Assonance Examples | Shaping Language with Vowel Magic | 2024 Reveals

Assonance Examples | Shaping Language with Vowel Magic | 2024 Reveals

If you’ve ever found yourself captivated by the rhythmic flow of words in a poem or song, you might have encountered the magic of assonance without even realizing it.

In this blog post, we’re taking a step back to the basics to talk about assonance – the art of playing with vowel sounds. Plus, we’ll provide easy-to-understand assonance examples that help you understand how words can create harmony.

What Is Assonance?

Assonance is a delightful literary device that adds musicality and meaning to your words.

It is the repetition of similar vowel sounds within a sentence or phrase, creating a pleasing echo or chime. This technique is often used in poetry and prose to create a musical or rhythmic quality in the language. Unlike rhyme, which involves the repetition of both vowel and consonant sounds, assonance focuses specifically on the repetition of vowel sounds. The purpose of assonance is to add emphasis, evoke certain emotions, or create a sense of harmony and rhythm in the written or spoken expression.

Image: Mibba
Image: Mibba

Here are some famous assonance examples in literature:

  • “Hear the mellow wedding bells / In the wild woods chime” – Edgar Allan Poe, “The Bells”.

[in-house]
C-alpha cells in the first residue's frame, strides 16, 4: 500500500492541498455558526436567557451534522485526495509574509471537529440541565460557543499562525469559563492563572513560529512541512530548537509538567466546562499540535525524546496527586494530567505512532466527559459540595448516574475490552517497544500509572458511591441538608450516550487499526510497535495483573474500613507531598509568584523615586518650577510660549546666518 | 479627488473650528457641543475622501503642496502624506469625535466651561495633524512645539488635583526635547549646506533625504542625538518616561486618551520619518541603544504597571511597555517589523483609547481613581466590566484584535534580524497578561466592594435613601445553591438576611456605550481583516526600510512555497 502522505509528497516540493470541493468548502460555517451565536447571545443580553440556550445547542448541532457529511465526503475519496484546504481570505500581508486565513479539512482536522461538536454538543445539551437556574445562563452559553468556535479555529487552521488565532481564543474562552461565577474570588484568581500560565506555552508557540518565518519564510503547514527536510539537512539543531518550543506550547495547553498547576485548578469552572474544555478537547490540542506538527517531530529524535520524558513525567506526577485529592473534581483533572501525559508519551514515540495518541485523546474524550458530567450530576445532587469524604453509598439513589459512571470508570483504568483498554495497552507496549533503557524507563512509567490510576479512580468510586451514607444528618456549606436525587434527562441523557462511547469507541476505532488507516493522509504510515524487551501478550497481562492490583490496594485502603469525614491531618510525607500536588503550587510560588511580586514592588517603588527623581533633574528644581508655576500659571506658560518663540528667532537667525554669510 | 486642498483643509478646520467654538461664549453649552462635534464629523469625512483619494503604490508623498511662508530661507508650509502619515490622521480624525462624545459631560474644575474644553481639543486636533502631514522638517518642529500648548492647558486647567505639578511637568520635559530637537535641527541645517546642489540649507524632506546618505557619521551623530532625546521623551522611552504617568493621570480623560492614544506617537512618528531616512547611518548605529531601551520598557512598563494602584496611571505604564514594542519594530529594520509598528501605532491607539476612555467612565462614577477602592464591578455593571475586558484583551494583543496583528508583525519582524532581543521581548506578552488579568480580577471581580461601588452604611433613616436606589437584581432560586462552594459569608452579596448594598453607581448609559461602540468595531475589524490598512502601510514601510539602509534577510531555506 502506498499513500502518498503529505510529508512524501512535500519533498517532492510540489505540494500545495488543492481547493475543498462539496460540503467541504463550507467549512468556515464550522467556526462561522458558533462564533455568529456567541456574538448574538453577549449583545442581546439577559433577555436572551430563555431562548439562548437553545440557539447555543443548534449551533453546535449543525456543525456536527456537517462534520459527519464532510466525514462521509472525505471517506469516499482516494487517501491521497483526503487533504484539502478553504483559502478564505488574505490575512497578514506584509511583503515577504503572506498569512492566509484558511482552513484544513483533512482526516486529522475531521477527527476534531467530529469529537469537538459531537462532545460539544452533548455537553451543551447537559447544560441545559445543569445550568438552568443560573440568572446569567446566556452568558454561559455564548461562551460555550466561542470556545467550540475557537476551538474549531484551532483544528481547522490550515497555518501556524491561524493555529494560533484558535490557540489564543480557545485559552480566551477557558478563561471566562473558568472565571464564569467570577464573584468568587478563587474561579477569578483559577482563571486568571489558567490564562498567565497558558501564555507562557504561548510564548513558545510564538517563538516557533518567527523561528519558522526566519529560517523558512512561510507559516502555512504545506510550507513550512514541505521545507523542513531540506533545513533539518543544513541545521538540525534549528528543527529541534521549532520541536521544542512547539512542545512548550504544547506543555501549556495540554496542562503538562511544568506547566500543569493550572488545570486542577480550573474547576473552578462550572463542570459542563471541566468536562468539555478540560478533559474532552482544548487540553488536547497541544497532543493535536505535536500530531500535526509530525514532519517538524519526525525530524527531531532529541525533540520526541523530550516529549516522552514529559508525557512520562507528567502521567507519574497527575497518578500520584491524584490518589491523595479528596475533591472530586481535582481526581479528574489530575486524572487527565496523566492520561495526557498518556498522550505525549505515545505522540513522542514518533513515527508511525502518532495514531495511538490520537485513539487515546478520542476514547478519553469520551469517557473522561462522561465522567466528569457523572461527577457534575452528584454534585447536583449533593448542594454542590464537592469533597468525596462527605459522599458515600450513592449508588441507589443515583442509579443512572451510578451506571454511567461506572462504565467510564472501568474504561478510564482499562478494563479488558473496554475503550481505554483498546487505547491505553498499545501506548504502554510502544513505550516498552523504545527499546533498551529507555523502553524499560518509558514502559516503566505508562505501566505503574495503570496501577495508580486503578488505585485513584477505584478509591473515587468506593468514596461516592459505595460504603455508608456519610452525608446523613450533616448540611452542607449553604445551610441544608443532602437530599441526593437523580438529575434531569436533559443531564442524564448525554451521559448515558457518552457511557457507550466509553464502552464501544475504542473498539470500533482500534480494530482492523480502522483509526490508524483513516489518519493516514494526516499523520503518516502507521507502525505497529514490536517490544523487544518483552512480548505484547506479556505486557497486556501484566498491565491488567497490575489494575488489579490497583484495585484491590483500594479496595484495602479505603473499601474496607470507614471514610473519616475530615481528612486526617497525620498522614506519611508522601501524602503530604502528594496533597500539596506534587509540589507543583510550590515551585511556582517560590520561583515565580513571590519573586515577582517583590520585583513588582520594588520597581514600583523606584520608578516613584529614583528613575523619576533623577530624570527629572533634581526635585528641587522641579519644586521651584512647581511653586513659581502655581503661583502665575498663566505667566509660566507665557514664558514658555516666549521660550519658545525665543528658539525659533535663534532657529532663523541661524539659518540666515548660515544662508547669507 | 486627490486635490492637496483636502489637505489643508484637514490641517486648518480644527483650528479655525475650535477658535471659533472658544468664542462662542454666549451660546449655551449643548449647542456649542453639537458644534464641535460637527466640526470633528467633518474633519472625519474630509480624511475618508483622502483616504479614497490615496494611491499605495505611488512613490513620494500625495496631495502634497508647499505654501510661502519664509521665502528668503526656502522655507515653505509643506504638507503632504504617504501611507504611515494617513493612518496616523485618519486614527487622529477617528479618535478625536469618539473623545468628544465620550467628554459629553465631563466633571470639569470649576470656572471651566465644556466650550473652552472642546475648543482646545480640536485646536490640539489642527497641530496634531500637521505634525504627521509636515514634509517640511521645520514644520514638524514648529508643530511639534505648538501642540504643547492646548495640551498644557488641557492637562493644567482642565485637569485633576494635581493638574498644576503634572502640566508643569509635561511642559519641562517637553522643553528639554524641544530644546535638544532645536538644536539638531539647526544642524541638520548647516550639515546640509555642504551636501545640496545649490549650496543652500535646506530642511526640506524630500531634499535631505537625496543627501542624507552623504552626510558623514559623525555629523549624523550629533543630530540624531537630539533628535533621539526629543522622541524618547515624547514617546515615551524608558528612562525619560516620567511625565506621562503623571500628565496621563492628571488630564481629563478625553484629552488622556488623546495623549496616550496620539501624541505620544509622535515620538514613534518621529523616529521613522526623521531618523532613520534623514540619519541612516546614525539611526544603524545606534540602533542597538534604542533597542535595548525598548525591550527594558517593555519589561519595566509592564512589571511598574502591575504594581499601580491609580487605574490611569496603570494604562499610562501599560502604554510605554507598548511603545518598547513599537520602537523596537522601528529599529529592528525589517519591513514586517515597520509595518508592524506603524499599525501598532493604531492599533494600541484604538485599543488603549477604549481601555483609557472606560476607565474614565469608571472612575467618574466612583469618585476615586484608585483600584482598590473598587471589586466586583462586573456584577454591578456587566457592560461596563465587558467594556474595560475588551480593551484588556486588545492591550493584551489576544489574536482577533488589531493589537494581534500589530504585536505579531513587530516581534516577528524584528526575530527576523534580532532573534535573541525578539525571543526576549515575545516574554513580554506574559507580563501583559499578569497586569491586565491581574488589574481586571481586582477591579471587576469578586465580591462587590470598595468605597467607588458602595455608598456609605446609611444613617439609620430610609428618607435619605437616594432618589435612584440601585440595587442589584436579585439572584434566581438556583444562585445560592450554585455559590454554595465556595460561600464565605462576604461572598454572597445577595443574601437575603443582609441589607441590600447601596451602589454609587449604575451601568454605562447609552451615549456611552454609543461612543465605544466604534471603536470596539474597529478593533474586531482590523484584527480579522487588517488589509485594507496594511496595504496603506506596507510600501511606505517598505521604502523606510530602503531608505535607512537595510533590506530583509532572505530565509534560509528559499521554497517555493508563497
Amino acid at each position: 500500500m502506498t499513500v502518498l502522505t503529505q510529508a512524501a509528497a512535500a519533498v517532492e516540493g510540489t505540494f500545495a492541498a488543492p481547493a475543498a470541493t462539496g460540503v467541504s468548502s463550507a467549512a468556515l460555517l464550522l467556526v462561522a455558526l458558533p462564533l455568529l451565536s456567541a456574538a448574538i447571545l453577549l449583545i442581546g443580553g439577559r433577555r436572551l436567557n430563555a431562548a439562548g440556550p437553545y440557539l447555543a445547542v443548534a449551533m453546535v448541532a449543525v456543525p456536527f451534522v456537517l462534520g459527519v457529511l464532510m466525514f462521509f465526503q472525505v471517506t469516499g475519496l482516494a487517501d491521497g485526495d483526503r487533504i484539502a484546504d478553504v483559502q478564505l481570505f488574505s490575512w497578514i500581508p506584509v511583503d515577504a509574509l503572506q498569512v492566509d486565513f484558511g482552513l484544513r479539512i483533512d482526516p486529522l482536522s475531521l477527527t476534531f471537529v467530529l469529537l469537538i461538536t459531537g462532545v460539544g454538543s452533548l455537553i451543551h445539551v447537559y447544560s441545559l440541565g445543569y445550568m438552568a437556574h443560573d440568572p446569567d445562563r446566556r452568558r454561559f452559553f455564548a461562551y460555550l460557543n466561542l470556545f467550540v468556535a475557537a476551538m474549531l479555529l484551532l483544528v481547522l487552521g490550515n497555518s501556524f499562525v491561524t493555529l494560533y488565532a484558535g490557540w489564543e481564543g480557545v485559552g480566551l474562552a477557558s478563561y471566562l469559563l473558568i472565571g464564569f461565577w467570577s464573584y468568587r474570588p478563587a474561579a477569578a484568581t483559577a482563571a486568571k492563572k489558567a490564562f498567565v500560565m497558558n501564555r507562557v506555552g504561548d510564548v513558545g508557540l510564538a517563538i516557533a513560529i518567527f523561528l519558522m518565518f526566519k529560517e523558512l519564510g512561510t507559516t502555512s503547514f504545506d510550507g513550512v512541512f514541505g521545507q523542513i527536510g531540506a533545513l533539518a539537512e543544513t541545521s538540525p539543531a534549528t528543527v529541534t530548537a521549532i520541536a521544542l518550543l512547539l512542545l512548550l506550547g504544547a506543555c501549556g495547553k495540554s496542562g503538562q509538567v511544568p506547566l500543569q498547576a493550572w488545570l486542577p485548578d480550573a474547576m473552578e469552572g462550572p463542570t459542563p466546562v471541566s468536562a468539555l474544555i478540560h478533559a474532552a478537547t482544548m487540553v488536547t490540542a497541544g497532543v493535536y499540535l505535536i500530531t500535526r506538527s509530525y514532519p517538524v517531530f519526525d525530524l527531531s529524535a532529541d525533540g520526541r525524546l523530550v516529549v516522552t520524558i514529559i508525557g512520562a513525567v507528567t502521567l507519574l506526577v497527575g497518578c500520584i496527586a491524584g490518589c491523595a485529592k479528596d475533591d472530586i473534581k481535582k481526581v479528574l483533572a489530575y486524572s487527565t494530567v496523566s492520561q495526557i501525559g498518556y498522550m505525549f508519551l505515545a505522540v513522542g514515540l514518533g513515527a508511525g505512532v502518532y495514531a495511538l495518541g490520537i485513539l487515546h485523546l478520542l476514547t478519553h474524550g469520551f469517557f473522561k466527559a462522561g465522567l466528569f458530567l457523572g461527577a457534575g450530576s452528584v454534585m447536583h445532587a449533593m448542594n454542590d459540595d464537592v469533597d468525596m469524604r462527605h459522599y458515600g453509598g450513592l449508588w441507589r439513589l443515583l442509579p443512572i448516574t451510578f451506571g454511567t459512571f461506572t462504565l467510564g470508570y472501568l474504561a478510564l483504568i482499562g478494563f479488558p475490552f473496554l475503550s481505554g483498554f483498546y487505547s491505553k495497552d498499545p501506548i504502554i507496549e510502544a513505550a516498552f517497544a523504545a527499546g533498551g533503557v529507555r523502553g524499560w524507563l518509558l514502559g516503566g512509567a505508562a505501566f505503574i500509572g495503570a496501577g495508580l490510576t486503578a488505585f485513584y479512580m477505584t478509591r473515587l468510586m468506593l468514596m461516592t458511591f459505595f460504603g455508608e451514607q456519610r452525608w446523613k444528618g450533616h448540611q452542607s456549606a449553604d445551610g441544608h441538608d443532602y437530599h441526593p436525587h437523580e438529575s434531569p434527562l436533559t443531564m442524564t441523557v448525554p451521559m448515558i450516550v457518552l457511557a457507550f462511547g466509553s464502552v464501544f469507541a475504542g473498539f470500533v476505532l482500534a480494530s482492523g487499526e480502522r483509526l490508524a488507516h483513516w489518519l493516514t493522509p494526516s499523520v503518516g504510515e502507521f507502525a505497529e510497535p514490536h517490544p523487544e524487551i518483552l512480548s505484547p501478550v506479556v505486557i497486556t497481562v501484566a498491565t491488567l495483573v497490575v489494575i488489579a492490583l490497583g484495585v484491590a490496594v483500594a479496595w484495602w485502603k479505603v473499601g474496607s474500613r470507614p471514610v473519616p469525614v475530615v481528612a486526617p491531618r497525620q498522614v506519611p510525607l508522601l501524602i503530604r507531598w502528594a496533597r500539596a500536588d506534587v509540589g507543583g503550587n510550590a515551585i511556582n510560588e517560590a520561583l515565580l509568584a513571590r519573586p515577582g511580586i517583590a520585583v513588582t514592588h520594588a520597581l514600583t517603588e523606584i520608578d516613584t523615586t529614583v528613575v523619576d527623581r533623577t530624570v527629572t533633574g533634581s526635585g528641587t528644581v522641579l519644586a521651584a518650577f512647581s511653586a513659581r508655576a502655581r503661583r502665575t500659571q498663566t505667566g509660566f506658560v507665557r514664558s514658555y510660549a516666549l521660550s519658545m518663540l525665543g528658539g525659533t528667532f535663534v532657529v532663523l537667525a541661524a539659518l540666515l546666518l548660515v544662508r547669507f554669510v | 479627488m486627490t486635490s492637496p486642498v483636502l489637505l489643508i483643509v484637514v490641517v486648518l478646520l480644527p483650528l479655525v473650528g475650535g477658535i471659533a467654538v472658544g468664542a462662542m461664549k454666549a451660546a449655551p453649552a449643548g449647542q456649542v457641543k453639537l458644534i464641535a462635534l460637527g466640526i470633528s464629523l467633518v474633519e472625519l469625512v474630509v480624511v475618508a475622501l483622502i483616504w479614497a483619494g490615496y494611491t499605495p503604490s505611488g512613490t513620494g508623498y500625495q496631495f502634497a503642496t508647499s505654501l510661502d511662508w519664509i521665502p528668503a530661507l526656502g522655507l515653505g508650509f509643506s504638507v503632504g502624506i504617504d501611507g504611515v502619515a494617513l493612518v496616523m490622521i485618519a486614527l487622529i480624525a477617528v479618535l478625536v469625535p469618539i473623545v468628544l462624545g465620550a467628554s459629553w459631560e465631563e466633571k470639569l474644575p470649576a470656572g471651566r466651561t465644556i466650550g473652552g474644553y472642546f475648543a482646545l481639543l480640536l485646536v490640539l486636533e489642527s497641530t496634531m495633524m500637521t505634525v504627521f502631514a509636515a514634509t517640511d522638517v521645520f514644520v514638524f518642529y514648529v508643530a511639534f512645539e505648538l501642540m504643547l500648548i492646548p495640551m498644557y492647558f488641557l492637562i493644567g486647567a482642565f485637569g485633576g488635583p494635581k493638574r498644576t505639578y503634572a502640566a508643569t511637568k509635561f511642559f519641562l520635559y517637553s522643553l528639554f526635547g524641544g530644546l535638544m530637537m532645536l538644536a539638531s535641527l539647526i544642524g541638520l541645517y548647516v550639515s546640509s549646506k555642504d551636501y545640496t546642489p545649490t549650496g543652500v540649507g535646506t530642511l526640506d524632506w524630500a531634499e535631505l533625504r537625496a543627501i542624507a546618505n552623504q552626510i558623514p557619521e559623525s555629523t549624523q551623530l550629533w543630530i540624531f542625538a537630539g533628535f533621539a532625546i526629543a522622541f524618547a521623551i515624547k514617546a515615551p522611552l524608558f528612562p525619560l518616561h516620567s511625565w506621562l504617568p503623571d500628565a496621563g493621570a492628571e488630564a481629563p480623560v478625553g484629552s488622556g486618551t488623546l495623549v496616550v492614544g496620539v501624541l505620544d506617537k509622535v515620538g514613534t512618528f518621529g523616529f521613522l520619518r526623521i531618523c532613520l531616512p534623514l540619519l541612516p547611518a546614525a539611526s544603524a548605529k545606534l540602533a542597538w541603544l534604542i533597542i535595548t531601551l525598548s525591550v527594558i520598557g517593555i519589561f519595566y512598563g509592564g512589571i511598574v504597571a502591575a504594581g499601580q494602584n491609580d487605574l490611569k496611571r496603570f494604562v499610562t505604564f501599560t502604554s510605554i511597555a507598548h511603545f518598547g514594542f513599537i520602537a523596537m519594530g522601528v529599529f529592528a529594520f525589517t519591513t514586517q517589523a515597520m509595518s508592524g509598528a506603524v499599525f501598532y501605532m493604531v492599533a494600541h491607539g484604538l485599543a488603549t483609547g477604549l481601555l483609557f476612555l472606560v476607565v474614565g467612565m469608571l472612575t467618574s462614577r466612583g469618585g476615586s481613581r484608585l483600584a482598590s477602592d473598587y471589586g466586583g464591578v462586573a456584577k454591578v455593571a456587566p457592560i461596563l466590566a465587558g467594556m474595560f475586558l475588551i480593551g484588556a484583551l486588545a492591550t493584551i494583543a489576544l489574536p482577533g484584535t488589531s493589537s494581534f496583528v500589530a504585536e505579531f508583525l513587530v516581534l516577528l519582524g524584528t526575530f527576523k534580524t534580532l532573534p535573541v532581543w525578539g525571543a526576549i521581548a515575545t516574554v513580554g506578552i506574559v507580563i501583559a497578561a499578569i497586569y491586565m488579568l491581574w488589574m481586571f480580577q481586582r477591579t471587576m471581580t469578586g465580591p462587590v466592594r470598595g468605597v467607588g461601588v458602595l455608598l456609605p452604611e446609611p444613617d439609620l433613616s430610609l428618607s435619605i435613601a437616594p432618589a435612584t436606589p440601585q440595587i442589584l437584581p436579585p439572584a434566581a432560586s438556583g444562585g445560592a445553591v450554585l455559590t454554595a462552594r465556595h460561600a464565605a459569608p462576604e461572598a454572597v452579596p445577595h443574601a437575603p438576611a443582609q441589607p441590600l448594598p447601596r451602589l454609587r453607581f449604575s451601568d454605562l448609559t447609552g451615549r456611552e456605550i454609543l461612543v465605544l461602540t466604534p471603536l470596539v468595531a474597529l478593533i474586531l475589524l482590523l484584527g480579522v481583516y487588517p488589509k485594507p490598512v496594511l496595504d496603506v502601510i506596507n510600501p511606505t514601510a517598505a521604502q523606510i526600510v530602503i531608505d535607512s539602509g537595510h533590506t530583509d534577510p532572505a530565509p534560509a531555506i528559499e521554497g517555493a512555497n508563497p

• “The curfew tolls the knell of parting day” – Thomas Gray, “Elegy Written in a Country Churchyard”.
  • “Hope is the thing with feathers / That perches in the soul” – Emily Dickinson, “Hope”.

How Can You Use Assonance In Writing?

Using assonance in writing can add a creative and rhythmic flair to your language. Here are a few ways you can use assonance in your writing:

Creating Mood and Tone

Use assonance to evoke specific emotions or set the tone of your writing. For example, repeating soft vowel sounds like “o” and “u” can create a calm and soothing atmosphere, while sharper vowel sounds like “i” and “e” might convey tension or excitement.

  • Example: “The mellow, golden glow of the afternoon sun soothed his troubled soul.”

Enhancing Imagery

Employ assonance to paint vivid images with words. By choosing words with similar vowel sounds, you can create a sense of harmony that enhances the visual experience for your readers.

Assonance Examples. Image: Freepik
Assonance Examples. Image: Freepik

Building Rhythm and Flow

Introduce assonance to improve the rhythm and flow of your writing, making it more engaging for readers. It’s particularly effective in poetry, song lyrics, and prose where a musical quality is desired.

  • Example: “The playful breeze weaved through the leaves, dancing with ease.”

Emphasizing Points

Use assonance to draw attention to specific words or ideas, emphasizing key points in your writing. This repetition of vowel sounds can create a memorable and impactful effect.

  • Example: “The mysterious manuscript concealed secrets, waiting to be unveiled.”

Crafting Memorable Phrases

Employ assonance to create catchy and memorable phrases. When certain vowel sounds repeat, your writing can be more memorable and resonate with your audience.

  • Example: “Ah, look at all the lonely people / Ah, look at all the lonely people.” – “Eleanor Rigby” by The Beatles.

Assonance Examples

Here are 10 assonance examples in both songs and literature, each effectively showcasing the versatility and power of this literary device. Let’s dive deeper into some of them:

Assonance Examples – Song

1/ “Yesterday, all my troubles seemed so far away.” – Yesterday” by The Beatles.

The repeated “ay” sound (“yesterday,” “way,” “away”) creates a melancholic feel, reflecting the song’s theme of lost love.